Claiming Against Uninsured Drivers

All drivers must have an insurance policy. This is a legal requirement. This is so that if they are involved in an accident, the injured party can claim compensation. This requirement is set out in Section 143 of the Road Traffic Act 1988.

As mentioned above, if you are hit by an uninsured driver, you can still make a claim through the MIB. 

Claiming For Hit And Run Accidents

In addition to being hit by an uninsured driver, it’s also possible that you could be hit by a driver who hits you and flees the scene. As we’ve already mentioned, fleeing the scene of a car accident that has caused third-party injury or property damage is an offence. 

However, as with cases of being hit by an uninsured driver, you could still be eligible to make a claim through the MIB.    

Pedestrian Accident Claim Time Limits

When making a pedestrian accident claim, as with any type of personal injury claim, you should take action before the limitation period expires. This is the timeframe you have to bring forward a claim.

As outlined in the Limitation Act 1980, you typically have three years to start a claim. This can begin from the date of the injury.

However in some circumstances, the limitation period may be extended or suspended. For example:

  • If the person injured is a minor, the three-year time limit is suspended until their 18th birthday. 
  • Should someone lack the mental capacity to begin their own claim, the time limit is indefinitely suspended. If they regain the mental capacity to start their own claim it will restart from the date of recovery. 

A litigation friend can claim on behalf of someone else, such as a minor or someone who does not have the mental capacity to make their own claim, while the time limit is paused. The court can appoint a suitable adult to this position, including relatives or a solicitor, but they must act in the best interests of the claimant.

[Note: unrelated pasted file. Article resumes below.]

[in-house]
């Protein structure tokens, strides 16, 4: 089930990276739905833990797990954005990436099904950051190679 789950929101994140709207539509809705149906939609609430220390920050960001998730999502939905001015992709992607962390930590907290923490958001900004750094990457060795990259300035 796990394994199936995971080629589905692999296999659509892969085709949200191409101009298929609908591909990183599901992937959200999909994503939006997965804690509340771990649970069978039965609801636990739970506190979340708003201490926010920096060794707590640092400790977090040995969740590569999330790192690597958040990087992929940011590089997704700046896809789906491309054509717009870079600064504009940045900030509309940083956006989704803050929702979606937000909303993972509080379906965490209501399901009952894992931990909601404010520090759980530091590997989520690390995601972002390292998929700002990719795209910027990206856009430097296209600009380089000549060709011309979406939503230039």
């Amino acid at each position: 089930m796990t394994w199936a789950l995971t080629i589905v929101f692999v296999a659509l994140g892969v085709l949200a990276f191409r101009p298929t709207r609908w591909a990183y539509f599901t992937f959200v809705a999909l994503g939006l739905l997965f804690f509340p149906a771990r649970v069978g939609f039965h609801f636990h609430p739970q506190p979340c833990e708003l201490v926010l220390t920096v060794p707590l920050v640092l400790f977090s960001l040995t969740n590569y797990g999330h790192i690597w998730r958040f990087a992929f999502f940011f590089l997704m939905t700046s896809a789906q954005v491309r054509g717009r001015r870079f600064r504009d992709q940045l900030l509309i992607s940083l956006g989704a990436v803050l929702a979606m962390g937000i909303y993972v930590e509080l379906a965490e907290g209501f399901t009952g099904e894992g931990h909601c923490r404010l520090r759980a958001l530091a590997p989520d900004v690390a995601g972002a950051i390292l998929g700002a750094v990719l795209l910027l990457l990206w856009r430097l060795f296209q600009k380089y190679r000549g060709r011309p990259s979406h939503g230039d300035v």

Please get in touch if you have any additional questions about how long you have to claim compensation as a pedestrian hit by a car or run over by a vehicle. Our advisors are here to help 24/7.

Calculating Pedestrian Claim Payouts

The value of a pedestrian claim can vary depending on various factors. The amount that’s awarded to you to address your physical pain and mental suffering is known as general damages.

It’s calculated with the assistance of a publication called the Judicial College Guidelines (JCG). This document contains a range of different injuries alongside a guideline compensation bracket based on previous compensation awards that have been made. 

We’ve included some example figures from the JCG in the table below. Remember, these figures are only guidelines.

Brain damage(a) Very severe - little or no evidence of a meaningful response to their environment£282,010 to £403,990
Brain damage(d) Less severe - the claimant will have recovered to the point of leading a normal social/work life, but there may be some lasting issues£15,320 to £43,060